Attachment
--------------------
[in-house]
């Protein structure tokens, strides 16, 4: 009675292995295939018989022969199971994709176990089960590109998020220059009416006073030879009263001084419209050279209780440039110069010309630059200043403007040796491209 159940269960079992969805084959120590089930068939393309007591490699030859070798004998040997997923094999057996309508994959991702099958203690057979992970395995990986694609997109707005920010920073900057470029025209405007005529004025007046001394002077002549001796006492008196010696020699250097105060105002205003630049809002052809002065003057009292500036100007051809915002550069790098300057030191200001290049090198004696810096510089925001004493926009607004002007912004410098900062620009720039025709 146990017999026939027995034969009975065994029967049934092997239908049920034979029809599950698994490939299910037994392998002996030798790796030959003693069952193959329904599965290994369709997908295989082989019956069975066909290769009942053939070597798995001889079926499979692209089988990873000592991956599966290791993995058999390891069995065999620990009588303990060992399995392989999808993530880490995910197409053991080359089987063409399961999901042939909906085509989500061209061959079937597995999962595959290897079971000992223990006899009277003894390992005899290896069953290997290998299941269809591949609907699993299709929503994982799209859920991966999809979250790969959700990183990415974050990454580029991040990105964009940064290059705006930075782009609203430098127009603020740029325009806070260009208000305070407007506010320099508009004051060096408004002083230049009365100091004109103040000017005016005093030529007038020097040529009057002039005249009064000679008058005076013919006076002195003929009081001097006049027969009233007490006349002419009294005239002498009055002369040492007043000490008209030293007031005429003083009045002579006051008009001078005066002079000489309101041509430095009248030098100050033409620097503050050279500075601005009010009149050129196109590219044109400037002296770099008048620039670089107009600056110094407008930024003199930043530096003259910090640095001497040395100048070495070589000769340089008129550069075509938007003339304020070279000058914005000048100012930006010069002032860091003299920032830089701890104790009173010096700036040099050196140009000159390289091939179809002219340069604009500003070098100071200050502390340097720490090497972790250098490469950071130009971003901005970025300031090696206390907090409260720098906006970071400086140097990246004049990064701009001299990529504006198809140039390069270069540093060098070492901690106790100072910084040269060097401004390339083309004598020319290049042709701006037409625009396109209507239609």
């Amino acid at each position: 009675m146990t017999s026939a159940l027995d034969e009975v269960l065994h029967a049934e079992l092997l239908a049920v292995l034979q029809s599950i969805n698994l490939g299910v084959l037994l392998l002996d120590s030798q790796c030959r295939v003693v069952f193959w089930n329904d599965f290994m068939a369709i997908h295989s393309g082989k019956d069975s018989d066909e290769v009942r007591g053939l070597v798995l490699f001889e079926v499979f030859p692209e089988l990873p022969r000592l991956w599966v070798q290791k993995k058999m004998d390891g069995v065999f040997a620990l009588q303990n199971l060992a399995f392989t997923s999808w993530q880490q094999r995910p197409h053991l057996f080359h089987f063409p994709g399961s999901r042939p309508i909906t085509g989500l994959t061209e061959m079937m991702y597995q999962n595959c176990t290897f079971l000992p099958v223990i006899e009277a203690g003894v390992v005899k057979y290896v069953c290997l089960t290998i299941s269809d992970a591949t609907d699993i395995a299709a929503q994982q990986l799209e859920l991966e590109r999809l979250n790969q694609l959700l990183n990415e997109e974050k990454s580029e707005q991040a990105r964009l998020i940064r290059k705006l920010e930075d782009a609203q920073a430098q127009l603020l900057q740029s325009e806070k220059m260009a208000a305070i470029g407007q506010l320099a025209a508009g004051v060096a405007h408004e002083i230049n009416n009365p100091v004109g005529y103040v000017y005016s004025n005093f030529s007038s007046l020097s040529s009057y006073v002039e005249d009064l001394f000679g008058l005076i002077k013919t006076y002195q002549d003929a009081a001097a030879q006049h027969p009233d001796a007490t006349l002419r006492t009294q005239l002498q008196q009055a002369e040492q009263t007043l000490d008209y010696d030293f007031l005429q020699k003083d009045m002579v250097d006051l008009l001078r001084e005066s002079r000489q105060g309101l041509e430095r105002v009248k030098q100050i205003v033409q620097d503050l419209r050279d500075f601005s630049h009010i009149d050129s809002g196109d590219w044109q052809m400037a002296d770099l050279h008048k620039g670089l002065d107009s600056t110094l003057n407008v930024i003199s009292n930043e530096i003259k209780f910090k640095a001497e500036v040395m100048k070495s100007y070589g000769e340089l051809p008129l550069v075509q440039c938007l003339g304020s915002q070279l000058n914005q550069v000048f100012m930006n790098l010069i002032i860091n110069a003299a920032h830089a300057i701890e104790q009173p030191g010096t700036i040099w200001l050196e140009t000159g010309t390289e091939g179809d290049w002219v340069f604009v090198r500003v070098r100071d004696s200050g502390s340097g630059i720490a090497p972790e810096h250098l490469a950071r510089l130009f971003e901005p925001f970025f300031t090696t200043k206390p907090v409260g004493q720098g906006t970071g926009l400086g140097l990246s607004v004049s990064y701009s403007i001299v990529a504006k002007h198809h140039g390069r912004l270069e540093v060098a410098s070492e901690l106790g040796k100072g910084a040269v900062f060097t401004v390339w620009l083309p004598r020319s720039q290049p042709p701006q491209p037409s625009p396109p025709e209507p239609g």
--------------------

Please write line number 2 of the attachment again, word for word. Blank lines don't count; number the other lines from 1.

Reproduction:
């Protein structure tokens, strides 16, 4: 009675292995295939018989022969199971994709176990089960590109998020220059009416006073030879009263001084419209050279209780440039110069010309630059200043403007040796491209 159940269960079992969805084959120590089930068939393309007591490699030859070798004998040997997923094999057996309508994959991702099958203690057979992970395995990986694609997109707005920010920073900057470029025209405007005529004025007046001394002077002549001796006492008196010696020699250097105060105002205003630049809002052809002065003057009292500036100007051809915002550069790098300057030191200001290049090198004696810096510089925001004493926009607004002007912004410098900062620009720039025709 146990017999026939027995034969009975065994029967049934092997239908049920034979029809599950698994490939299910037994392998002996030798790796030959003693069952193959329904599965290994369709997908295989082989019956069975066909290769009942053939070597798995001889079926499979692209089988990873000592991956599966290791993995058999390891069995065999620990009588303990060992399995392989999808993530880490995910197409053991080359089987063409399961999901042939909906085509989500061209061959079937597995999962595959290897079971000992223990006899009277003894390992005899290896069953290997290998299941269809591949609907699993299709929503994982799209859920991966999809979250790969959700990183990415974050990454580029991040990105964009940064290059705006930075782009609203430098127009603020740029325009806070260009208000305070407007506010320099508009004051060096408004002083230049009365100091004109103040000017005016005093030529007038020097040529009057002039005249009064000679008058005076013919006076002195003929009081001097006049027969009233007490006349002419009294005239002498009055002369040492007043000490008209030293007031005429003083009045002579006051008009001078005066002079000489309101041509430095009248030098100050033409620097503050050279500075601005009010009149050129196109590219044109400037002296770099008048620039670089107009600056110094407008930024003199930043530096003259910090640095001497040395100048070495070589000769340089008129550069075509938007003339304020070279000058914005000048100012930006010069002032860091003299920032830089701890104790009173010096700036040099050196140009000159390289091939179809002219340069604009500003070098100071200050502390340097720490090497972790250098490469950071130009971003901005970025300031090696206390907090409260720098906006970071400086140097990246004049990064701009001299990529504006198809140039390069270069540093060098070492901690106790100072910084040269060097401004390339083309004598020319290049042709701006037409625009396109209507239609």